Prussian statesman and reformer. In 1810 he was appointed Chancellor of Prussia and continued the domestic reforms inaugurated by Stein. These included the improvement of Prussia's military system, the abolition of serfdom and of the privileges of the nobles, the encouragement of municipalities, the reform of education, and civic equality for Jews. In 1813 he persuaded Frederick William III to join the coalition against Napoleon. He represented Prussia at the Congress of Vienna where he achieved substantial gains for his country.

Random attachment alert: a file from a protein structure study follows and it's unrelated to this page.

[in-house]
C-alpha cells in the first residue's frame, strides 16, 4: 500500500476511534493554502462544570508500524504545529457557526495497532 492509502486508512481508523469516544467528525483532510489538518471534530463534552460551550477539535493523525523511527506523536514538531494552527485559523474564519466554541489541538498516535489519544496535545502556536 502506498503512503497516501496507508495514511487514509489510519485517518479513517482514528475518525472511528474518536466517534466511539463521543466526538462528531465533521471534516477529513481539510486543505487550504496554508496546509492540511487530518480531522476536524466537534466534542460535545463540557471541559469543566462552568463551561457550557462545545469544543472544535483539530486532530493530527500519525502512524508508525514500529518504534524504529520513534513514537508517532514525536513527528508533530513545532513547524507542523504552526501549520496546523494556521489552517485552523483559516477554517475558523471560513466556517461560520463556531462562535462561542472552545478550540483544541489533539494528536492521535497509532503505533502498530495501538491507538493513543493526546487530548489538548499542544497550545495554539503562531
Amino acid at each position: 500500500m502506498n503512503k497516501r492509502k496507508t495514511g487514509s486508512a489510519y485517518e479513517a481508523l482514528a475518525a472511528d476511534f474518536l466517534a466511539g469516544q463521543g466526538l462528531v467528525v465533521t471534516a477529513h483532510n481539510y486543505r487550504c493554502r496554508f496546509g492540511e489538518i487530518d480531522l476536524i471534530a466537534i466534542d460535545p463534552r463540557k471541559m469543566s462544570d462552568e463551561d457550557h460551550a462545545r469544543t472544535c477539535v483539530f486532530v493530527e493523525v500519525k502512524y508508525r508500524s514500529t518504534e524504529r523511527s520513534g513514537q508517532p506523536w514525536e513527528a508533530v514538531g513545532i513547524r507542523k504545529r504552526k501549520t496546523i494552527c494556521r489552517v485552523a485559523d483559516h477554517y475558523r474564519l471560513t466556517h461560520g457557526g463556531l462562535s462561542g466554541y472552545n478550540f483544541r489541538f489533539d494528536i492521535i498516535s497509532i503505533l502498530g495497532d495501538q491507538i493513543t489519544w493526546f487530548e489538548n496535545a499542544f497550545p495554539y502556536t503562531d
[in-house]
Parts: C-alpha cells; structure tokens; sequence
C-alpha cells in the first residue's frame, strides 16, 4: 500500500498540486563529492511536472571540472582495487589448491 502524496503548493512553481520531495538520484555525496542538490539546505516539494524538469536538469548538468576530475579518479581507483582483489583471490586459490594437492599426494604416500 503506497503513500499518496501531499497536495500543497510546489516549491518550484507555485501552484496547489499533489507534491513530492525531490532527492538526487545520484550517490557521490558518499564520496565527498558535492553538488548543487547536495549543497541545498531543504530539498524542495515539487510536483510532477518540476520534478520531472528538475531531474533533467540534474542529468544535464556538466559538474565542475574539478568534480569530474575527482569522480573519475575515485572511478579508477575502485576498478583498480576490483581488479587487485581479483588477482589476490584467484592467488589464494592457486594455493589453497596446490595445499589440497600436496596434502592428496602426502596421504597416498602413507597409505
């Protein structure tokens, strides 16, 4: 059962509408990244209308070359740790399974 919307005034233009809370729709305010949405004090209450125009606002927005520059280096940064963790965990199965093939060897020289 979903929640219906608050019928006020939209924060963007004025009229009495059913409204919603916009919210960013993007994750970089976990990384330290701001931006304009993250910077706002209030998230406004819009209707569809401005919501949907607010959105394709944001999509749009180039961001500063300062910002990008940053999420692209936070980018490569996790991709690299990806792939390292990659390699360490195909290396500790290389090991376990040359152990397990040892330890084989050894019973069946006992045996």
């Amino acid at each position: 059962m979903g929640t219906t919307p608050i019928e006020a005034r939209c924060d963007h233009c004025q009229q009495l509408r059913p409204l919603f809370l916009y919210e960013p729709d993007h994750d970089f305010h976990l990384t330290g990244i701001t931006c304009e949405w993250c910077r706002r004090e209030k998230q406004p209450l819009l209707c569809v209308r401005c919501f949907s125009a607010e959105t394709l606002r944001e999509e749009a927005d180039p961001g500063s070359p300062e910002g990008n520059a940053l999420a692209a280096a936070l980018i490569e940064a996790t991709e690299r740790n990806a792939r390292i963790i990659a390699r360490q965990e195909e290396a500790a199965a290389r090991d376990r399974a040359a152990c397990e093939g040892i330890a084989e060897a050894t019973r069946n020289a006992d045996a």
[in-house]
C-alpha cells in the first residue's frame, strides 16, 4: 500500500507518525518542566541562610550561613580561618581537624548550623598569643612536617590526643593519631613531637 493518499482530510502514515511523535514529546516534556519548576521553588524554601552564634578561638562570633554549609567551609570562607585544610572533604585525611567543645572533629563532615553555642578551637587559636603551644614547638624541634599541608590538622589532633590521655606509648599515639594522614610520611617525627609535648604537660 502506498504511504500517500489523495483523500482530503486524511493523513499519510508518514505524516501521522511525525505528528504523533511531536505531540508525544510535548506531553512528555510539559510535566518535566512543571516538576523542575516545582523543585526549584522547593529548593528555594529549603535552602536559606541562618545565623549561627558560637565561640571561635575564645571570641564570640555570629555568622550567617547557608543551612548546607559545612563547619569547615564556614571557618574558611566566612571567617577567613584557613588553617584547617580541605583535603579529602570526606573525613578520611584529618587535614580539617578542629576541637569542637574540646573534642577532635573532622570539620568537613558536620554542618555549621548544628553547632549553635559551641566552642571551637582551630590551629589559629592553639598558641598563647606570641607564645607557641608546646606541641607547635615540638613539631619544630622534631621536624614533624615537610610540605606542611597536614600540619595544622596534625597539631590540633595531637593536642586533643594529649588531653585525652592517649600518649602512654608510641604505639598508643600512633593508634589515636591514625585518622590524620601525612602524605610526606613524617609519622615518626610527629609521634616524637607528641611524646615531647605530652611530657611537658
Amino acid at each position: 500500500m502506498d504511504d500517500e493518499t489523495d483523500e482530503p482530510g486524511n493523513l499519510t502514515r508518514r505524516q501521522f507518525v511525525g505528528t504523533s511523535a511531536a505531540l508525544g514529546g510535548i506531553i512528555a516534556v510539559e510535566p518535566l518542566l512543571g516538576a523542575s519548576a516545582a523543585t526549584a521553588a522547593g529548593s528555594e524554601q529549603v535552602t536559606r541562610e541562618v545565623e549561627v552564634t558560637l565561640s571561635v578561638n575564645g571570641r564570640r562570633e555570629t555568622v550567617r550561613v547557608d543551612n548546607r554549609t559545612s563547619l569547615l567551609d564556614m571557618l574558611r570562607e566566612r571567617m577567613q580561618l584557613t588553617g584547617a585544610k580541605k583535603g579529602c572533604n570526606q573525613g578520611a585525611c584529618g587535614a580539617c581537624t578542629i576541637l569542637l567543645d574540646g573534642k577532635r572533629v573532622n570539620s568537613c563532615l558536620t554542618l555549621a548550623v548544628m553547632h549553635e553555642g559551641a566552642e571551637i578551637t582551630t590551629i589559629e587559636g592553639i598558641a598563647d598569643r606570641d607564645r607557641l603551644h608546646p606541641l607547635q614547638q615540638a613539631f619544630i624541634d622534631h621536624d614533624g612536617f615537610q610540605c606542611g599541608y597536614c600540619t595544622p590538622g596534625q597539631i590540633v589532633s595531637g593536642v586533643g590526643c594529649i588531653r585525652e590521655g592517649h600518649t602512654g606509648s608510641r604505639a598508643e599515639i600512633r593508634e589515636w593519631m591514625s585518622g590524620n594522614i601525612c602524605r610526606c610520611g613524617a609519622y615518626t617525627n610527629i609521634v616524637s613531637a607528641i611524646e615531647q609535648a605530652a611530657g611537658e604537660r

Subjects: World History — Literature.